What, indeed, becomes of the broken hearted?
Taylor Swift is in love. A sun-splashed Lorde has gone full flowerchild. And Phoebe Bridgers is reportedly engaged – happily, one presumes. With that trio’s newfound collective joy, clearly there is an opening for a melodic sad sack who specializes in making music for lovelorn youth.
Enter Charlotte Cardin, the Montreal pop chanteuse with six Juno nominations in her back pocket and a heart on her sleeve. “I gotta tell you, all my best songs I wrote the week you left,” she sings on Sad Girl.
The song is from last year’s Phoenix, a gold-certified synth-pop statement of empowerment and relationship-based emotions. Cardin’s first full-length effort made its debut at No. 1 on the Canadian Albums Chart, was longlisted for the 2021 Polaris Music Prize, won the Félix Award for the year’s best Anglophone LP, and is up for top pop album and top album overall at this weekend’s Juno Awards in Toronto. The 27-year-old singer-songwriter is also in contention for the big kahuna prize, artist of the year.
It has been a whirlwind ascension for Cardin, who has broken some rules and made up other ones on her way to Juno-level celebrity. Just how did this former model, talent-show loser and one-time jingle singer break out of the often-insular Quebec market to break nationwide? And how did she do it on the strength of despondent music when she is, in fact, fabulously content?
“I think you can write sad songs when you are happy,” says Cardin, on the phone from her Montreal apartment. The singer’s long-time boyfriend is actor Aliocha Schneider, but she draws on past experiences and the challenges common in even the most successful of relationships. She says it’s part of her storytelling process.
“So,” she continues, “even if all the sad girls are getting engaged these days, I’m sure they’ll be able to give us the sad songs that we all need, and I’ll try to do that as well.”
Cardin’s six Juno nominations exceed the five of Justin Bieber and the Weeknd and bests the four nods belonging to Shawn Mendes. While those three Ontario-born superstars have the marketing power of the country’s biggest record company (Universal Music Canada) behind them, Cardin is signed to the obscure Montreal label Cult Nation.
The company was co-founded by Jason Brando in 2014. According to the mission statement posted on its website, Cult Nation is a “conduit for those who shape culture with sound.” When the label was first established, it was a conduit for one: Cardin.
“Jason created a label hoping I would sign to it,” Cardin says. “He had no other artists.”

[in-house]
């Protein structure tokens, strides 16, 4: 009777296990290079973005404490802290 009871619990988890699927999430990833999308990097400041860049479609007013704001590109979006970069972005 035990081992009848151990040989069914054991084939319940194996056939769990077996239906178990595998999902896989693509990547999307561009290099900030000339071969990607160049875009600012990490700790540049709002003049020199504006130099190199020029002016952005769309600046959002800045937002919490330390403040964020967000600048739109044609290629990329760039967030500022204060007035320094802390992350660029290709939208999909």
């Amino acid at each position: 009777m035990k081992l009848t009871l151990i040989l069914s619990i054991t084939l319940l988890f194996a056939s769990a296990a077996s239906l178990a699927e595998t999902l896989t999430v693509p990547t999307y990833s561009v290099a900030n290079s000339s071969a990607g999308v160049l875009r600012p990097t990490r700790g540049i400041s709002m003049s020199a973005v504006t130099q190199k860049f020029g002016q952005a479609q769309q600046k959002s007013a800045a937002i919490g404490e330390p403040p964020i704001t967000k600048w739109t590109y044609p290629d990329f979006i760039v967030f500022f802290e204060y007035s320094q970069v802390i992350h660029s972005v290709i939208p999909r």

At the time, she was a teenager. Brando was a music producer on the advertising side of the recording industry working with Cardin on a Christmas jingle. They hit it off. “It was a leap of faith for both of us,” Cardin says. “But Jason is DNA of the label, and I wanted to work with him.”
Today, Brando is Cardin’s close friend, producer and co-songwriter. While other Montreal-based labels wanted the bilingual Cardin to sing in French and build an audience within Quebec initially, Brando was less provincially minded.
“We’re proud Montrealers who want to export that talent,” he says. “The idea behind Cult Nation was to build an ecosystem around Charlotte that would be able to speak the international language and to build artists who had more of an international inclination.”
Cardin is signed to Atlantic Records outside Canada. She spent most of April touring Europe, where she filled Le Trianon in Paris, Botanique-Orangerie in Brussels and London’s Lafayette club – venues with capacities between 600 and 1,100. Two shows this week at Toronto’s 1,539-seat Elgin Theatre sold out. Tickets for a 13-show run at Montreal’s Mtelus are harder to come by than an invitation a pool party at Drake’s mansion.
On stage, Cardin dresses down, draped in baggy slacks and a T-shirt. Occasionally she plays a vintage Fender Mustang guitar of the Kurt Cobain kind. Her publicity photos, however, present her in more glamorous poses. On her website she wears the most elegant swimwear imaginable. Why the juxtaposition of upscale and down?
“It might be a reaction to my modelling years,” Cardin says about her indie-rock slacker attire on stage. “I hated modelling. I only did it when a I was a teenager, and it was definitely a means to an end. I just wanted to make money to buy instruments and to be free to do whatever I wanted.”
Cardin grew up in the affluent Montreal suburb of Mont Royal. She was a quarter-finalist in the first season of the singing competition La Voix in 2013, carried on the TVA network. A pair of EPs (2016′s Big Boy and 2017′s Main Girl) preceded Phoenix.
Most of the songs are co-written by Cardin, Brando and producer-songwriter Marc-André Gilbert. The album’s title track, a trippy ballad with highly processed vocals, is about a burnt-out relationship poised to rise from the ashes. The single Passive Aggressive has the swagger of Amy Winehouse’s gin-soaked ghost.
The empowering, piano-based Anyone Who Loves Me is lifted skyward by a sweeping chorus with Adele-level aspirations and arena-sized emoting. It is, according to Cardin, an in-concert highlight, with her audience singing along in unison. “We’re not your fancy dolls,” she sings. “You better set us free, or else …”
“We wrote it as an ode to female strength,” she says. “In the fashion and modelling world, and now in the music business, I’ve felt persecuted just for being a woman.”
What becomes of the broken-hearted, then? Some of the afflicted flock to a Cardin concert and shout the sadness out of their systems communally. “Performing a song like Anyone Who Loves Me live is liberating,” Cardin says. “And it’s not only women singing it with me – it’s anyone who is an ally to that reality.”
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